Ultrasound cleaning of salad could reduce instances of food poisoning

A study published in the magazine Ultrasound in Medicine and Biology reveals that cleaning salad with an ultrasound system would be the best way to reduce the microbial load in fresh salads.

Since salad is rarely cooked, it is essential to wash it before eating it. Water cannot however remove all harmful bacteria, and the use of cleaning products, bleach or other disinfectants is not recommended.

Professor Timothy Leighton from the University of Southampton has invented a technology to clean salad with ultrasound. He uses gentle streams of water carrying sound and microscopic air bubbles in order to remove bacteria from salad leaves.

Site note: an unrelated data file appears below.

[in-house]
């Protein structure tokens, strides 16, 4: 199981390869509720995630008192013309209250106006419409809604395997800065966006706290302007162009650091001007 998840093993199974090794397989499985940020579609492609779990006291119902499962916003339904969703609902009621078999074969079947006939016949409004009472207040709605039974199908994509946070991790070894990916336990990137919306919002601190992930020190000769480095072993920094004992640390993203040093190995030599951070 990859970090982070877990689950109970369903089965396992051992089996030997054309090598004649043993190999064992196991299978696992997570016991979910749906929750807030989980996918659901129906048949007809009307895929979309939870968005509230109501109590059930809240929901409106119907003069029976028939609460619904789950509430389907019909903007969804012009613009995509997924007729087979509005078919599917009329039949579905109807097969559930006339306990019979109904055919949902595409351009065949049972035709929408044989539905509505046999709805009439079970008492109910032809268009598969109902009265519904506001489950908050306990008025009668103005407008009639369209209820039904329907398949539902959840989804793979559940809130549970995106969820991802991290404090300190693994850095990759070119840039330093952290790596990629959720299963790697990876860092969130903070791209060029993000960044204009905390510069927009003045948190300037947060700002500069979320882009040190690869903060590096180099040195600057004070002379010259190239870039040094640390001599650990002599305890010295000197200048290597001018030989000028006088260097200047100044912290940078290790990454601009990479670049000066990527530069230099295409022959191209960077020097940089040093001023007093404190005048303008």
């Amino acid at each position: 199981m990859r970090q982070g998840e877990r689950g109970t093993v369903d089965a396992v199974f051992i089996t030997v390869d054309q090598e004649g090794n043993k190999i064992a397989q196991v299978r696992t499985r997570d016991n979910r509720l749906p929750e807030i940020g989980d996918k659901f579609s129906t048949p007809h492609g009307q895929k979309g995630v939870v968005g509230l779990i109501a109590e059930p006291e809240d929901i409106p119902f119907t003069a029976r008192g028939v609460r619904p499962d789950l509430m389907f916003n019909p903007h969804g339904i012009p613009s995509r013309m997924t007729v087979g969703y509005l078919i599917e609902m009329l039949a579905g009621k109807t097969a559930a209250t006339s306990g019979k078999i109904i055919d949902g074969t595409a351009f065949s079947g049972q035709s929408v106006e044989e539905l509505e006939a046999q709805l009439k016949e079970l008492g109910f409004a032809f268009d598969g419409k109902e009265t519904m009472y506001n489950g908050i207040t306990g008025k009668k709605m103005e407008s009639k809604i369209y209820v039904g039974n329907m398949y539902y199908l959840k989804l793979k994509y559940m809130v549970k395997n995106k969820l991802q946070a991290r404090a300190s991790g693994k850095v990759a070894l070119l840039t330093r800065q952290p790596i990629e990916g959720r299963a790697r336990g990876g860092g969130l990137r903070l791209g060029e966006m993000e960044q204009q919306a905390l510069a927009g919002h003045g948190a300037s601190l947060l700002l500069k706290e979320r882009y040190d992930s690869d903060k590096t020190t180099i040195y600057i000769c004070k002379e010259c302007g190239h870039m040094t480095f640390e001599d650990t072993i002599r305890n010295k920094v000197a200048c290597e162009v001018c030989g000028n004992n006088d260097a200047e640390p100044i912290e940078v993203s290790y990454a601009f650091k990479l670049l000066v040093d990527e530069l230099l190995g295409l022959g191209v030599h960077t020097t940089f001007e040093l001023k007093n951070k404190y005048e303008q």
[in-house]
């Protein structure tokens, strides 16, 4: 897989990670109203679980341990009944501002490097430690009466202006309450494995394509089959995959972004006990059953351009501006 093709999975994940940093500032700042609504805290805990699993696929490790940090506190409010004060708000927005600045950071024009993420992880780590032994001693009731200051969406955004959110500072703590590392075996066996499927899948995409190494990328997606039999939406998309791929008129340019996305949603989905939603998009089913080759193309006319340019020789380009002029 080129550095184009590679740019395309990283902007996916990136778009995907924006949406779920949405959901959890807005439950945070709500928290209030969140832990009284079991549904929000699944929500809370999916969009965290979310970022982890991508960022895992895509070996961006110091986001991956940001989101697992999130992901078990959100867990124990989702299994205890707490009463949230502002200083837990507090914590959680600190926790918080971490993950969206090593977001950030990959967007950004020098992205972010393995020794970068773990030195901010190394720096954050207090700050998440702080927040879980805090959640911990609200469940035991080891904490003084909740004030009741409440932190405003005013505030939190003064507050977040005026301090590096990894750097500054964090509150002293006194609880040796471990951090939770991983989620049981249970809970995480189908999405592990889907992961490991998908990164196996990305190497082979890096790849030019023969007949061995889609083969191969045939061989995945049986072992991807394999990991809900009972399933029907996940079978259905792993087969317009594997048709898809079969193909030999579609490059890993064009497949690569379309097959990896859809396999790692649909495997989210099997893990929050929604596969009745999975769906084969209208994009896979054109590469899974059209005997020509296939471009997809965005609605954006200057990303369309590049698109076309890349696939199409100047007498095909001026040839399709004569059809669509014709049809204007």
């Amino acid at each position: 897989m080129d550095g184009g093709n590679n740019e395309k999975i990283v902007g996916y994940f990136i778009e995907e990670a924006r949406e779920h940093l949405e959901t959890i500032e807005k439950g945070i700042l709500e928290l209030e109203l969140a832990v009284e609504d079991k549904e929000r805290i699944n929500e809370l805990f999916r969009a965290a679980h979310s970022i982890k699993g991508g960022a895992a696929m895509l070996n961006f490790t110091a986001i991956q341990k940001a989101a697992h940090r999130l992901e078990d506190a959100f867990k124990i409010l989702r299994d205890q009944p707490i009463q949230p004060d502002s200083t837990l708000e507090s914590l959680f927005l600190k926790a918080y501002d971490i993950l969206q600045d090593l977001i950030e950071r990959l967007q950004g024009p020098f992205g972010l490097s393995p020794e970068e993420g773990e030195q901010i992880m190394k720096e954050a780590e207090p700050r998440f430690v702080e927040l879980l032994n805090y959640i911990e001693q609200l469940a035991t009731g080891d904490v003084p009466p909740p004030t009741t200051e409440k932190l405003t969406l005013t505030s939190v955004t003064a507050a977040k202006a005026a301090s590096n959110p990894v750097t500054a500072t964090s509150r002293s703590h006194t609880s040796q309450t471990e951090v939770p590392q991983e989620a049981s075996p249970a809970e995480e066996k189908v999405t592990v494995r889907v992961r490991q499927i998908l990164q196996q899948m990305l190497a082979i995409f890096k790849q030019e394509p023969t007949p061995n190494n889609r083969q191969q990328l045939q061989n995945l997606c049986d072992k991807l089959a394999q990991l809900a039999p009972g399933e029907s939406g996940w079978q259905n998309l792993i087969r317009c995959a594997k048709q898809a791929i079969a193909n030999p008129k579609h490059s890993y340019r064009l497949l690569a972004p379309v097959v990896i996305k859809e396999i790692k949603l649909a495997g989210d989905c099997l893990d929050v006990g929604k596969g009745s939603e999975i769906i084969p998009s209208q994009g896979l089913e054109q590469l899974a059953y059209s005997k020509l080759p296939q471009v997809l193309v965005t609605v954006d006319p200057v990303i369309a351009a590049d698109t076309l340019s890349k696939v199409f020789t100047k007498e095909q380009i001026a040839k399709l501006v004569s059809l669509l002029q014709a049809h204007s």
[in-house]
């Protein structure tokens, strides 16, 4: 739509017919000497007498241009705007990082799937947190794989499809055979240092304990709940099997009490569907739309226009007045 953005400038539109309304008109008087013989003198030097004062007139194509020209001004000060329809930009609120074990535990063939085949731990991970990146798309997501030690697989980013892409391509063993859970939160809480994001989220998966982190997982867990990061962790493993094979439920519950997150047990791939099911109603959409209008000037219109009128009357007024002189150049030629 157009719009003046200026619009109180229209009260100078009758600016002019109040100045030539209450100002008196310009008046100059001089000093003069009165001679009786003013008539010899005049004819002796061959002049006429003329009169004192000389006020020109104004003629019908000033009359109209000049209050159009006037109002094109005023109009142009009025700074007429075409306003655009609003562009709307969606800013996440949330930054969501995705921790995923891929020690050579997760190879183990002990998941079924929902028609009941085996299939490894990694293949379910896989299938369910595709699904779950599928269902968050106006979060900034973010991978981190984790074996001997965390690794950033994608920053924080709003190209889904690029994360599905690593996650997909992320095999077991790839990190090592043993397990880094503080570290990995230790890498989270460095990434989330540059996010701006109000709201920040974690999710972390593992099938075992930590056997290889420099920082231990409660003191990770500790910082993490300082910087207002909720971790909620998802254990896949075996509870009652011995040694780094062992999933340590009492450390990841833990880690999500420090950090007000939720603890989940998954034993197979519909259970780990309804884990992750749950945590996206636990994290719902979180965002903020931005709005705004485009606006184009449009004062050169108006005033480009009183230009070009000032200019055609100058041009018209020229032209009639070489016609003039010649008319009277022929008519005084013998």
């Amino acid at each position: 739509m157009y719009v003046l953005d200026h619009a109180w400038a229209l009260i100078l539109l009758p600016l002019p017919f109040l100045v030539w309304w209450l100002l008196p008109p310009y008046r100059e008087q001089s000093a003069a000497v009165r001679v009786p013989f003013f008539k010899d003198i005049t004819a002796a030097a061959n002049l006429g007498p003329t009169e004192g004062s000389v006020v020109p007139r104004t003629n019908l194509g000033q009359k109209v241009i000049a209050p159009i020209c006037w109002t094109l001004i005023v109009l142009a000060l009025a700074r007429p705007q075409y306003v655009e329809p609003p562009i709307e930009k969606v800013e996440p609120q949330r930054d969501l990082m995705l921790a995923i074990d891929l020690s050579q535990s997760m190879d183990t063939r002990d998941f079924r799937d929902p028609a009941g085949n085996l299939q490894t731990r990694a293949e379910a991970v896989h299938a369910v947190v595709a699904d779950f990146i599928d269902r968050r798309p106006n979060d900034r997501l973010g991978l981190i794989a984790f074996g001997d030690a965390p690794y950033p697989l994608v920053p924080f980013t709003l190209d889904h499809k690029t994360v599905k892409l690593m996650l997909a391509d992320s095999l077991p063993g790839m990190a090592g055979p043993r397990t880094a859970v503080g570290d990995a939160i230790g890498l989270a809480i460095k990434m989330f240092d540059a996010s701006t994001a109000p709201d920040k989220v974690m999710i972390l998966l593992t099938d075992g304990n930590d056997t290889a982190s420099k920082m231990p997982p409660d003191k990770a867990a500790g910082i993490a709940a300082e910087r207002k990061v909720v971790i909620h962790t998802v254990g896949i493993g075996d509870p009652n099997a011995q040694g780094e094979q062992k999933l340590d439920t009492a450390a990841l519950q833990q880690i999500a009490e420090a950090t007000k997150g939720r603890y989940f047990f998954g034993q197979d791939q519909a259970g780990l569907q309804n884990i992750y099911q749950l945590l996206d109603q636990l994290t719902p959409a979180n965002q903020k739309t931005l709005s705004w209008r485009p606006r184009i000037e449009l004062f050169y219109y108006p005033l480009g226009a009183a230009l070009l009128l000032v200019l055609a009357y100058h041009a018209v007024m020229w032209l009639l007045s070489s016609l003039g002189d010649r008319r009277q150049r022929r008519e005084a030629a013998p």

“The sound field creates echoes on the surface and in the crevices of the leaves, which attract the bubbles to the leaf or in the crevices,” explains the researcher. “The sound field also causes the bubble walls to ripple very rapidly, turning them into microscopic "scrubbing" machines. The undulating bubble walls make strong currents flow in the water around the bubble and sweep the microbes from the leaf. The bacteria, biofilms and bubbles themselves are then rinsed from the leaf, leaving it clean and without residue.”

The results have shown that the samples cleaned with acoustic currents for 2 minutes had fewer bacteria than those treated without sound and microbubbles.

This solution could improve the way food suppliers clean fresh products. It could help prevent the deadly outbreaks of different strains of E. Coli that affected romaine lettuce in the USA and Canada in 2018 and 2019.

Source: agrimaroc.ma 


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